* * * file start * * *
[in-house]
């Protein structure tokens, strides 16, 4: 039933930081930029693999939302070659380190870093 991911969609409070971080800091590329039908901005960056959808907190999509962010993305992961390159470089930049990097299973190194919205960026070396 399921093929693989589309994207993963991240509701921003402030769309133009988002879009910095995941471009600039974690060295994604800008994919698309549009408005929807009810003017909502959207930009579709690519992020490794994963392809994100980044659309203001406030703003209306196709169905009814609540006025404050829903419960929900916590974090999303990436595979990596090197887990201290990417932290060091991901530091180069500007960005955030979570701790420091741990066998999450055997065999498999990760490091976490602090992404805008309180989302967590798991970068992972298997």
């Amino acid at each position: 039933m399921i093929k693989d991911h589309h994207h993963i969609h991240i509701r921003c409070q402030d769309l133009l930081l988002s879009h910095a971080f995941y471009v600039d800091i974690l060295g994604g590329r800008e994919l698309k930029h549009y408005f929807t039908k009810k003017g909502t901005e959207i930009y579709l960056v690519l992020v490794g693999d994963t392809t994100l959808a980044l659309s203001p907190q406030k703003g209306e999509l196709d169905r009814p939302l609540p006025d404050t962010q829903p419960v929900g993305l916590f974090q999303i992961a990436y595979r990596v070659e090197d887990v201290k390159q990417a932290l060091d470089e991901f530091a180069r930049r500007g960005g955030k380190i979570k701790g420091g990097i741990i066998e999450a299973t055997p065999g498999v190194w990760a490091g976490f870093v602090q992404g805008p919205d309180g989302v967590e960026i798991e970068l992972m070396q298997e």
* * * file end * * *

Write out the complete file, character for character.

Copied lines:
[in-house]
């Protein structure tokens, strides 16, 4: 039933930081930029693999939302070659380190870093 991911969609409070971080800091590329039908901005960056959808907190999509962010993305992961390159470089930049990097299973190194919205960026070396 399921093929693989589309994207993963991240509701921003402030769309133009988002879009910095995941471009600039974690060295994604800008994919698309549009408005929807009810003017909502959207930009579709690519992020490794994963392809994100980044659309203001406030703003209306196709169905009814609540006025404050829903419960929900916590974090999303990436595979990596090197887990201290990417932290060091991901530091180069500007960005955030979570701790420091741990066998999450055997065999498999990760490091976490602090992404805008309180989302967590798991970068992972298997």
């Amino acid at each position: 039933m399921i093929k693989d991911h589309h994207h993963i969609h991240i509701r921003c409070q402030d769309l133009l930081l988002s879009h910095a971080f995941y471009v600039d800091i974690l060295g994604g590329r800008e994919l698309k930029h549009y408005f929807t039908k009810k003017g909502t901005e959207i930009y579709l960056v690519l992020v490794g693999d994963t392809t994100l959808a980044l659309s203001p907190q406030k703003g209306e999509l196709d169905r009814p939302l609540p006025d404050t962010q829903p419960v929900g993305l916590f974090q999303i992961a990436y595979r990596v070659e090197d887990v201290k390159q990417a932290l060091d470089e991901f530091a180069r930049r500007g960005g955030k380190i979570k701790g420091g990097i741990i066998e999450a299973t055997p065999g498999v190194w990760a490091g976490f870093v602090q992404g805008p919205d309180g989302v967590e960026i798991e970068l992972m070396q298997e």